Anker got things going offensively for the Pacific Region reps with a point shot that may have hit something in front of Kingsley, then glanced off the crossbar and into her net at 2:38.

Kordic gave the Slash their first lead with a drag and a shot that beat Kingsley at 11:26.

Sudbury attempted to answer, testing Sank a couple of times before Lefebvre let loose a shot that had much of the crowd on its feet, but officials ruled that the puck had hit the crossbar, rather that going in and back out.

Kingsley demonstrated her MVP form on several St. Albert chances, more than once denying shooters on excellent opportunities from the slot area. She had little chance, however, on Kordic’s power-play marker, as the Slash forward was well placed to drive a shot into an open net.

The Lady Wolves matched their goalie’s effort in the final frame, but Sank was equal to the task. On a handful of occasions, a puck lingered in open ice near the St. Albert goal, only to be cleared away by a dutiful defender.

“I can’t put words to this,” Auchenberg said, motioning towards his players. “They don’t even realize what they have just accomplished. It’s unheard of. I don’t know, it just keeps going. They have never lost in big games.”

He was also complimentary of the Sudbury skaters, as well as the tournament organizers and the community that supported them.

“The tournament was amazing,” Auchenberg said. “This was our third one in a row as a team and the volunteers have been amazing, the hotel, the food, the servers, they were all good, the accommodation was great. And having the stands full here today, that was great, too. I told the girls, ‘They’re cheering for you. Think of it that way.’ ”

The turnout made a strong impression the Sudbury skaters, who play many of their biggest games on the road and, like most local teams, don’t draw large crowds for most action at home.

“It was a great experience throughout the week,” Laberge said. “We had a lot of hometown fans who supported us and they were behind us the entire week.”

Members of the St. Albert Slash celebrate after defeating the Sudbury Lady Wolves 4-1 in the Esso Cup gold-medal game at Gerry McCrory Countryside Sports Complex in Sudbury, Ontario on Saturday, April 27, 2019. Gino Donato Photography

Lefebvre, who returned to the Lady Wolves this season after two years away, called the chance to compete with them again “an honour.”

“I’m really proud of my teammates,” she said. “We’re like a family and being with them through the highs and lows of this season, those were instrumental in how we played here.

“I left for two years and came back for this year and it was a really great experience, coming back to my youth, my childhood, with friends who I have been playing with since I have been nine. I think these memories and these friendships will last forever.”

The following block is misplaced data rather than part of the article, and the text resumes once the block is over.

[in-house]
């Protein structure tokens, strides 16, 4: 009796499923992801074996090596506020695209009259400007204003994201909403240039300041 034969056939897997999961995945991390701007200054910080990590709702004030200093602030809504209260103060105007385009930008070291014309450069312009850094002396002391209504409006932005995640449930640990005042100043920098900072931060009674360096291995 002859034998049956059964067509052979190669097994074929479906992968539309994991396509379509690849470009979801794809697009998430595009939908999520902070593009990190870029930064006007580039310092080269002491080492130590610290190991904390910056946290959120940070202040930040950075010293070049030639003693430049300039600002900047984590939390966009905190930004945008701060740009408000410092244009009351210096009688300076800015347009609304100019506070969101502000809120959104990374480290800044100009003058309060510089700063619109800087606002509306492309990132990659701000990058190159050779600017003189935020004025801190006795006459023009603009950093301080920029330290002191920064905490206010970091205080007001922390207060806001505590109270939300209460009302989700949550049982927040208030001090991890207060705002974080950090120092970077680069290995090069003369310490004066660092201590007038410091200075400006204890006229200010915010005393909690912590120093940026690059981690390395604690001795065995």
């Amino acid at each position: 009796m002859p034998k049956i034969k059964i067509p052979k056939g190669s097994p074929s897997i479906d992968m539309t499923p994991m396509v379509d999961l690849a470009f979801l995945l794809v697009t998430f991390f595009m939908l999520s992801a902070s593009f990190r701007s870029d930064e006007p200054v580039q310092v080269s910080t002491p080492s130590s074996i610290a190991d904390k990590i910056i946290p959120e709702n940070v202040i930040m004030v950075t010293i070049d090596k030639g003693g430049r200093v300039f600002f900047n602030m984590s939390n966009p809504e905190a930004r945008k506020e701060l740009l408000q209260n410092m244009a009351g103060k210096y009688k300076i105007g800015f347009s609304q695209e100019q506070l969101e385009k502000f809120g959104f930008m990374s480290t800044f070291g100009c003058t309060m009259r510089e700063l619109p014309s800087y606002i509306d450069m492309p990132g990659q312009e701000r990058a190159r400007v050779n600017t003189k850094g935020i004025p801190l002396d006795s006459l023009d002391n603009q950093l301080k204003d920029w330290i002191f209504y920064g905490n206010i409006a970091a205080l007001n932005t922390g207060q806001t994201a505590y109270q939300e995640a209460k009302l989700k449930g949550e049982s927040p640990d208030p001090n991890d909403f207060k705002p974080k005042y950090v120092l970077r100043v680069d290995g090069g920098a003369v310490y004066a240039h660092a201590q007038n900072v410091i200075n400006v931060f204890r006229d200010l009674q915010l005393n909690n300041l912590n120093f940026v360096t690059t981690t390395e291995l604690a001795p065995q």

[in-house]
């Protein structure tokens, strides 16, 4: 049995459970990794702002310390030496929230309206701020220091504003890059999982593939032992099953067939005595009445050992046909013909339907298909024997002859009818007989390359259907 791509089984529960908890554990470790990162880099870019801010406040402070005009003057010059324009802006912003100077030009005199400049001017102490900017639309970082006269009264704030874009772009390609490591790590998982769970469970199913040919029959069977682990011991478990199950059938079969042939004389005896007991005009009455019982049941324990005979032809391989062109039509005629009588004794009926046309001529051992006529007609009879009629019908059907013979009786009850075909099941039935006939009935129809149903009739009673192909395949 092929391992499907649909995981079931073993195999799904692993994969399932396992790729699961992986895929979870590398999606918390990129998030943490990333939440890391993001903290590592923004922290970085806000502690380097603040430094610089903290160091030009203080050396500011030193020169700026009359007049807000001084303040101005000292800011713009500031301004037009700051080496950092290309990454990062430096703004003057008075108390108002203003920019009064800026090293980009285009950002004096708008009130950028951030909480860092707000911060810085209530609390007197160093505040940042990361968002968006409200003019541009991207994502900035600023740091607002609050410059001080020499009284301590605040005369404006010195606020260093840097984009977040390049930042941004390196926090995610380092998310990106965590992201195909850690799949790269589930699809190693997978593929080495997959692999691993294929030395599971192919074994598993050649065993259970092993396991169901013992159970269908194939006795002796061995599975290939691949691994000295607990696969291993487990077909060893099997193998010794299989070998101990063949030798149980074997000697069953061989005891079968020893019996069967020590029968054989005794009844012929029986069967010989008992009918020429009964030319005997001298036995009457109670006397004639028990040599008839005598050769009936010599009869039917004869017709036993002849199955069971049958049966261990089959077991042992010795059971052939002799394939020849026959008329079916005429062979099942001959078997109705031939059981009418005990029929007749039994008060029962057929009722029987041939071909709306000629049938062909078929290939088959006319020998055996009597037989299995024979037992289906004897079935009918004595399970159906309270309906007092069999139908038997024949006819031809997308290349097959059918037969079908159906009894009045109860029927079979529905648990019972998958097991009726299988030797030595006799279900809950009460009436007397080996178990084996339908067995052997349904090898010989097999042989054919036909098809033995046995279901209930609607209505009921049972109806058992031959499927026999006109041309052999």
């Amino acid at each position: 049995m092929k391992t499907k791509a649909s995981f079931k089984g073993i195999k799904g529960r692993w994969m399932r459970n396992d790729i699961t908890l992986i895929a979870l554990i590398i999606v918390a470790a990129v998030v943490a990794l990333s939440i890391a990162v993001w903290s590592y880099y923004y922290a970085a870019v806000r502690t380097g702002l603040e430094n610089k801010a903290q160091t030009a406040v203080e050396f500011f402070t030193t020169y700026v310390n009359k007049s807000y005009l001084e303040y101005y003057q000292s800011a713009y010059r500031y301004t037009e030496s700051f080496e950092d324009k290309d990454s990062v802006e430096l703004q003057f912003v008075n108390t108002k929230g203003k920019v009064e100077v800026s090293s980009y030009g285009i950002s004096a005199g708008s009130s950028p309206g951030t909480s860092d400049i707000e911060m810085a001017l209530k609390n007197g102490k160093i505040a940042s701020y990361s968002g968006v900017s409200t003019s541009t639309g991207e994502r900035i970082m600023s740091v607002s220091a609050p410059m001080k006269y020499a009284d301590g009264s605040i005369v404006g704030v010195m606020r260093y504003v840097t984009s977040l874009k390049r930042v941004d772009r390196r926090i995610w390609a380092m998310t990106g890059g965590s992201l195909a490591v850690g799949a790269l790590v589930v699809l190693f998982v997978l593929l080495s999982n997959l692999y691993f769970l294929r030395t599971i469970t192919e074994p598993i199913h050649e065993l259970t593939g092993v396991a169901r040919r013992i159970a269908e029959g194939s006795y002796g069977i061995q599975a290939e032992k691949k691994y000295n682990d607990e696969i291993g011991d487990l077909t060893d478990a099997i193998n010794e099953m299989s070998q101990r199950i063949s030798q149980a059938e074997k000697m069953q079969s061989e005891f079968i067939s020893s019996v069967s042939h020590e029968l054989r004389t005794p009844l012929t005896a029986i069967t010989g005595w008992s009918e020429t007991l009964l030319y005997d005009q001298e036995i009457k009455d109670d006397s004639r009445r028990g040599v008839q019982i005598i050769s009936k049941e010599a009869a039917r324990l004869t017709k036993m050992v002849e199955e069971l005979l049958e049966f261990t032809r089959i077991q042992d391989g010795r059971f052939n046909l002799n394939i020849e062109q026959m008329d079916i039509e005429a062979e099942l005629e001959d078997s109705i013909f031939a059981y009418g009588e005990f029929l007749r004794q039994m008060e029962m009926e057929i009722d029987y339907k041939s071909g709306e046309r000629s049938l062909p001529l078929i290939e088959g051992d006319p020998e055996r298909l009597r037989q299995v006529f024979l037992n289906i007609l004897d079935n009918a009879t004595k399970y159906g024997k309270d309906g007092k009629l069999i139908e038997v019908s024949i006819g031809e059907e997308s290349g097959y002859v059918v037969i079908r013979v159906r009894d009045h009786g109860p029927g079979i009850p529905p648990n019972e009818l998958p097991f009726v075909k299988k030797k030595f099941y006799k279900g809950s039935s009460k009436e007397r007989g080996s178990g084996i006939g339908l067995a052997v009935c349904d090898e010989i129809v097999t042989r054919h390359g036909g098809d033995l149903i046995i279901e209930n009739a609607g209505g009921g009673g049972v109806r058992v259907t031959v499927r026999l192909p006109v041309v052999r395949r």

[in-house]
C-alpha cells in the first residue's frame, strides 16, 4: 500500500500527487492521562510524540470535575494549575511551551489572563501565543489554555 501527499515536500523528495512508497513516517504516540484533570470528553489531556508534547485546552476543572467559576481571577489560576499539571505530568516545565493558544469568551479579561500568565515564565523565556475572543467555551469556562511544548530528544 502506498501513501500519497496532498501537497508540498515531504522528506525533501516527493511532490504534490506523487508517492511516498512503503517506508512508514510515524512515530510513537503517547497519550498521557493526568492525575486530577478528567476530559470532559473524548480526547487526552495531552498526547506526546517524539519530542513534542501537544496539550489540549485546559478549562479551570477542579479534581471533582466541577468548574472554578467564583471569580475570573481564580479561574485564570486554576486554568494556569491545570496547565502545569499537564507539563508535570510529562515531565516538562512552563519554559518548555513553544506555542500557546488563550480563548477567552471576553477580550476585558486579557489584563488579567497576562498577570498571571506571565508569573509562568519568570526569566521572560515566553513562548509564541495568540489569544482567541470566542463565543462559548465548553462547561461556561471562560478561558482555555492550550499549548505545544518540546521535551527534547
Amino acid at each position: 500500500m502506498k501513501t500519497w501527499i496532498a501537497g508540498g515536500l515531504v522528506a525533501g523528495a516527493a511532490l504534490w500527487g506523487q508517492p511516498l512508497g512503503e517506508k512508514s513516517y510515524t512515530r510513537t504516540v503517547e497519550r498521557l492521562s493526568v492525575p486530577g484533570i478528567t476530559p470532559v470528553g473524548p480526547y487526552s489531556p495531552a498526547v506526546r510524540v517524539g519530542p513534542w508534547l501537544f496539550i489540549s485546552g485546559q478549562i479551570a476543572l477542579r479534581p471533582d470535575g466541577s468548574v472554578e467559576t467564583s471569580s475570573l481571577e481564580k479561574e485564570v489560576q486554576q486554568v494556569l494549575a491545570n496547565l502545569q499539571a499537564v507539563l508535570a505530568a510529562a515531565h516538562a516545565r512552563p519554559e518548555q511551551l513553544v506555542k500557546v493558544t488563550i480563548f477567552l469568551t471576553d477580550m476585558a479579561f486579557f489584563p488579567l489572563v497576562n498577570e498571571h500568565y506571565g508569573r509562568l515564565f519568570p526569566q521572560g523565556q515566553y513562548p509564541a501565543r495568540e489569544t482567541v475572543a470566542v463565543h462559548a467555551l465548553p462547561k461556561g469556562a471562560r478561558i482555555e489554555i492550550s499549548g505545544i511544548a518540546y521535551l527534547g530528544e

She couldn’t help but notice there were many young hockey players, including young girls, in the stands this week, and hopes they’ll be inspired to pursue their hockey dreams.

“Seeing them come out and support us, it warmed my heart,” Lefebvre said. “Those girls care and they look up to us. To me, it was very powerful, because they’re the next generation coming up and now, they have something to look forward to, especially with the CWHL (Canadian Women’s Hockey League) folding. These young girls are coming out to watch us play and we know there’s a passion for it, that people want to watch it.”

Many among the current group of Lady Wolves will depart next season to further their own careers, but Duncan and his staff won’t soon forget the experience of coaching what proved to be a special group.

“It has been awesome,” he said. “We’re just a small team from Sudbury. We don’t do like some of the other associations, bringing kids in from all over the place. These are all homegrown kids, except for one or two that came from Kap and Hearst. Other than that, they’re from Sudbury and there’s very few teams that are able to do that. That, in itself, is magical.

“They’re obviously disappointed now, but they’re going to forget about it and realize the big picture, that they won a silver medal at nationals. We’re proud of them. They worked hard and they left everything on the table. At the end of the day, that’s what it’s all about.”

Sabres shoot down Stars to win bronze

One day after a disappointing semifinal loss to the Lady Wolves, the Stoney Creek Sabres turned in a stellar performance in the bronze-medal game, defeating the formidable Saskatoon Stars 3-2 in a shootout.

Calli Arnold and Grace Shirley tallied for Saskatoon before Tessa Holk and Alicia Juras, who scored short-handed, replied for Stoney Creek with back-to-back goals in the third.

Overtime settled nothing, so the teams went to a shootout, where Jenna Duarte, Juras and Kawa scored for the Sabres. Joelle Fiala replied for the Stars.

Megan Warrener was superb in making 37 saves to backstop Stoney Creek to victory. Kaitlyn Cadrain made 19 stops for Saskatoon.

bleeson@postmedia.com

Twitter: @ben_leeson

Bronze-medal Esso Cup action between the Stoney Creek Sabres and the Saskatoon Stars at Gerry McCrory Countryside Sports Complex in Sudbury, Ontario on Saturday, April 27, 2019. Gino Donato Photography